I have grown to love terra sigillatas for their versatility in color, sheen, and because they’re a relatively low-tech way to make a ceramic surface. I’m drawn to the waxy surface of the terra sigillata and its ability to heighten subtle markings on a clay surface. Terra sigillata’s integration and reactivity with other surface and glaze materials is also of great interest to me.
When burnished, terra sigillatas provide the functional purpose of creating a watertight surface on an earthenware clay body. Burnishing aligns the clay particles in the terra sigillata against the surface of the clay form by rubbing it with an additional material, such as a smooth stone, soft plastic or fabric, or even your fingers. Keep in mind, the watertight surface will still allow water to gradually pass through the walls, through a slow seeping process as it’s not a glass-glazed surface. Note: The sheen created by the burnishing process disappears if works are fired above cone 1. If you aren’t making forms that will contain liquid, then the watertight quality is of lesser concern and burnishing may be skipped unless a glossy sheen is desired.
Terra Sigillata Bases
A common starting place for terra sigillata exploration is working with a singular, industrially produced clay such as Cedar Heights Redart, Grolleg, or OM 4 ball clay to create a base terra sigillata. Each of these base terra sigillatas create a distinctive color and sheen. For example, a Grolleg-base terra sigillata produces a cool white color with a high-gloss sheen when burnished. A Cedar Heights Redart base terra sigillata produces a deeper iron red with medium- to high-gloss sheen when burnished. Taking this idea a step further, you can mix the base terra sigillatas in various proportions with one another to create new colors and sheens.
Quick Mix Summary
1. Mix 1 part clay to 2 parts water, blend well with a drill mixer.
2. Add ¼–½% (of the dry weight of the clay) of a deflocculant such as sodium silicate or Darvan 7 then mix again with a drill.
3. Allow heavier clay (red clay) terra sigillatas to settle for at least 6–8 hours, and lighter clays/ball clays to settle for 24–48 hours.
4. After the mixture has settled into distinct visible layers, siphon out the middle section of the mixture.
Measuring Specific Gravity
Specific gravity is a measurement of the relative heaviness of any kind or portion of matter. This is typically described in comparison to an equal volume of a known substance, such as water. A desired range of specific gravity for terra sigillata is: 1.10–1.20, with the ideal being 1.15.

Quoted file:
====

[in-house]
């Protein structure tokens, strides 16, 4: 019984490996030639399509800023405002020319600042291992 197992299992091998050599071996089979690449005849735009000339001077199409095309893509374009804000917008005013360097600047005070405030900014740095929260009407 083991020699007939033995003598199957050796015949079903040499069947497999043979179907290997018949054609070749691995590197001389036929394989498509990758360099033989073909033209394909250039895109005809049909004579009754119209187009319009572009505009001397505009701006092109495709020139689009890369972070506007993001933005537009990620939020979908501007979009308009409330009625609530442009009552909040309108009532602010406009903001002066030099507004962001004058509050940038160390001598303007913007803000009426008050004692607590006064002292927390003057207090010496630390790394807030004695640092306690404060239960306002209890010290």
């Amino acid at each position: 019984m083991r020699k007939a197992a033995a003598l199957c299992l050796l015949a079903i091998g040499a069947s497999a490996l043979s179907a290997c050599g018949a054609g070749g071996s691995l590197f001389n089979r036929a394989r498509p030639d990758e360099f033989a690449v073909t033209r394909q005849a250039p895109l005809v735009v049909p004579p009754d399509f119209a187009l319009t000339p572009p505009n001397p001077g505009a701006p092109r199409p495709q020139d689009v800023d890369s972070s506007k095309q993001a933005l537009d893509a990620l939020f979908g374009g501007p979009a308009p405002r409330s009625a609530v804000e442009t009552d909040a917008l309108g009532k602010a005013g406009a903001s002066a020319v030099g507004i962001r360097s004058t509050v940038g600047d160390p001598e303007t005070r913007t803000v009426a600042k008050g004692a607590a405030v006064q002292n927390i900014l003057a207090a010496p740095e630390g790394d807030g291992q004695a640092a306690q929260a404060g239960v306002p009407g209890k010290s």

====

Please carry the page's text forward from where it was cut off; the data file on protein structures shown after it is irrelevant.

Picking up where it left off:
1. Use a clear plastic cup and digital scale or triple-beam balance scale, to measure 100g water (remember to tare/zero out the scale with the cup on it first).
2. Mark the cup to indicate the 100g water level.
3. Empty the cup and refill it with the mixed terra sigillata base exactly to the 100g mark.
4. Weigh the terra sigillata using the scale.
5. The weight should be between 110g and 120g, with 115g being the ideal weight.
6. Once you’ve measured the terra sigillata, simply divide the number by 100 (or move the decimal over two places from the right) to convert to a measure of specific gravity. It should be between 1.1 and 1.2, with 1.15 as the ideal specific gravity.
Terra Sigillata Bases and Base Blends
Terra sigillata should be applied before the bisque firing. This can be done on firm leather-hard to bone-dry ware. I prefer applying at the bone-dry stage, as the terra sigillata coats more evenly and thickly. You can brush (I recommend a soft bristle brush to avoid brush marks), spray, or dip to apply the terra sigillata. Use caution when dipping terra sigillata as greenware is very fragile, and it could take on too much water and potentially crack the clay. A general rule of thumb is to apply no more than three layers of terra sigillata or you run the risk of it peeling and flaking off after the firing.
Combining Base Terra Sigillatas
Once you have three to four base terra sigillatas prepared, you can mix them in various ratios to create additional colors and sheens. As examples, I have used the following clays to make base terra sigillatas: Grolleg porcelain (A), Newman Red clay (B), Cedar Heights Redart (C), and OM 4 ball clay (D) (1). Each of these clays offers particular results when used alone: Grolleg and Cedar Heights Redart were previously discussed, Newman Red clay produces a brighter red-orange with moderate gloss sheen and OM 4 produces a warmer white with potential for a high-gloss sheen.
Let’s say you want to have the red-orange brightness of Newman’s but desire more burnishing potential. A great solution is to mix the Newman Red clay terra sigillata with the Grolleg porcelain terra sigillata. You can experiment with the proportions of these two to achieve both a pleasing color and a desired sheen. One of the easy parts of combining base terra sigillatas is that they can be mixed by volume after they’ve settled and have been siphoned.
Note: When mixing colorants into terra sigillatas, recipes are provided as an amount, X, of colorant per 8 ounces or 1 cup of liquid sigillata. To follow theses practice recipes, combine the terra sigillata bases using cup-based amounts. I use a standard red earthenware clay body for my test tiles, but you can apply terra sigillata to any clay body and use any firing method. The results, of course, will vary greatly depending on which clay and firing method you use.
Rhonda Willers is an artist, educator, wife, and mother who lives and works in rural Wisconsin. She has taught at the University of Wisconsin-River Falls since 2007. To see more of her work visit: Instagram @r_willers and www.rhondawillers.com.
Subscriber Extra: Archive Article
Click here to read the archive article Cleaner Mixing by Jeremy Randall, which originally appeared in the June/July/August 2012 issue of Ceramics Monthly.